background preloader

FREE Rhyming Dictionary - Find Rhyming Words in Seconds

FREE Rhyming Dictionary - Find Rhyming Words in Seconds

http://rhymer.com/

Related:  pinarsahinParole

Guide to Business Cultures Around the World Leadership & Decision Making All levels within a group are consulted before a decision is reached, a practice known as nemawashi. Ringi-sho, or universal consensus, is then sought to arrive at decisions. Japanese managers like to understand the thought process behind proposals. This may cause delays in decision making, but managers are quick to implement solutions. Managers rarely give direct orders and instead indirectly suggest what is needed.

VisuWords Visuwords™ online graphical dictionary — Look up words to find their meanings and associations with other words and concepts. Produce diagrams reminiscent of a neural net. Learn how words associate. What Does Love Mean? When my grandmother got arthritis, she couldn’t bend over and paint her toenails anymore. So my grandfather does it for her all the time, even when his hands got arthritis too. That’s love.

The secrets of body language: why you should never cross your arms again 7K Flares Filament.io 7K Flares × Body language is older and more innate for us as humans than even language or facial expressions. That’s why people born blind can perform the same body language expressions as people who can see.

Compare and Contrast By understanding similarities and differences between two things, we can increase our understanding and learn more about both. This usually involves a process of analysis, in which we compare the specific parts as well as the whole. Comparison may also be a preliminary stage of evaluation. For example, by comparing specific aspects of A and B, we can decide which is more useful or valuable. Many paragraphs whose function is to compare or contrast will begin with an introductory sentence expressed in general terms. Introductory Sentences: Differences

9 Foreign Terms More Awful Than Any English Profanity The great thing about language is that it reveals so much about the speaker. Especially when we're talking about slang -- the fact that every gamer knows what "teabagging" is speaks volumes. That's why two times before we've come up with lists of foreign slang words the English language desperately needs -- some words you hear and think, "That could only have come from ____." But then there's the flip side -- some languages have words for concepts so weird or off-putting that we can thank the stars we don't have any use for them in everyday English.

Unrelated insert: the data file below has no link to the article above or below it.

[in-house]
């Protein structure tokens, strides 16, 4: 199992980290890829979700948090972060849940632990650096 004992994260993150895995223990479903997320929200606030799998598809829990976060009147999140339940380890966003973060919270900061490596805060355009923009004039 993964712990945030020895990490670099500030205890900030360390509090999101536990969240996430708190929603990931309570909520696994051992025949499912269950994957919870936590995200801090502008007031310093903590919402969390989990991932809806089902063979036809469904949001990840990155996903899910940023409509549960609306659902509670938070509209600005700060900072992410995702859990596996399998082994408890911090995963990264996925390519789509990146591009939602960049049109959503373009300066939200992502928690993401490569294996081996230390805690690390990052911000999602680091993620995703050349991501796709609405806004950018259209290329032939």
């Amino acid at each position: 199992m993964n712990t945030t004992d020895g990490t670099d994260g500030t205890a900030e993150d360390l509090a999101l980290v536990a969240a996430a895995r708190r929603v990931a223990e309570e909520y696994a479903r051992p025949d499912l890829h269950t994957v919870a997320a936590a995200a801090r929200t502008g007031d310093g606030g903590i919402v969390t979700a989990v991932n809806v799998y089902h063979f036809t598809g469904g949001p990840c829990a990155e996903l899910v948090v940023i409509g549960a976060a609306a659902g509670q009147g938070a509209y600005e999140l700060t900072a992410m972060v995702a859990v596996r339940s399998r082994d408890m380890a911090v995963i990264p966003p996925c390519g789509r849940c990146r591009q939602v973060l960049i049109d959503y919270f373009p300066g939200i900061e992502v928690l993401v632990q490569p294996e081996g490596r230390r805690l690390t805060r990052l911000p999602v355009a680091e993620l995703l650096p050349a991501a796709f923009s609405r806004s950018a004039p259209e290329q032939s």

10 Transformational and Spiritual Aphorisms Throughout the ages, there have been many who have transcended the domain of the ego and had gotten a taste of those delicious higher states of consciousness. Rather than keep their experiential knowledge and wisdom about the higher aspects of existence to themselves, they spread the word to others, be it through spoken word, written works, or other methods. Thanks to the sages, spiritual teachers, and every-day people who had an enlightening experience, we can ignite the light of expanded awareness concerning the higher aspects of the human experience and of existence itself from such people.

The Science of Good Habits and How to Form Them by Gregory Ciotti | Get notified of new posts here. Taking a long term view of success is critical, and it doesn’t take a psychologist to tell you that discipline is how you get from Point A to the sometimes elusive Point B. Or as Aristotle would so aptly put it… We are what we repeatedly do. Excellence then, is not an act, but a habit. Since that’s the case, how can we actually form good habits and make them stick? Online Etymology Dictionary me (pron.) Old English me (dative), me, mec (accusative); oblique cases of I, from Proto-Germanic *meke (accusative), *mes (dative), cognates: Old Frisian mi/mir, Old Saxon mi, Middle Dutch mi, Dutch mij, Old High German mih/mir, German mich/mir, Old Norse mik/mer, Gothic mik/mis; from PIE root *me-, oblique form of the personal pronoun of the first person singular (nominative *eg; see I); cognates: Sanskrit, Avestan mam, Greek eme, Latin me, mihi, Old Irish me, Welsh mi "me," Old Church Slavonic me, Hittite ammuk. Erroneous or vulgar use for nominative (such as it is me) attested from c. 1500.

HUMOR:Pronunciation Poem I take it you already know of tough and bough and cough and dough? Others may stumble, but not you, on hiccough, thorough, laugh and through. Well done! And now you wish, perhaps, to learn of less familiar traps? Beware of heard, a dreadful word, that looks like beard and sounds like bird. How to Travel to Exotic, Expensive Cities on $50 a Day (Photo: Marc P. Demoz) OK, I’ve had a few short posts recently.

Related:  bquiltnKnowledge is power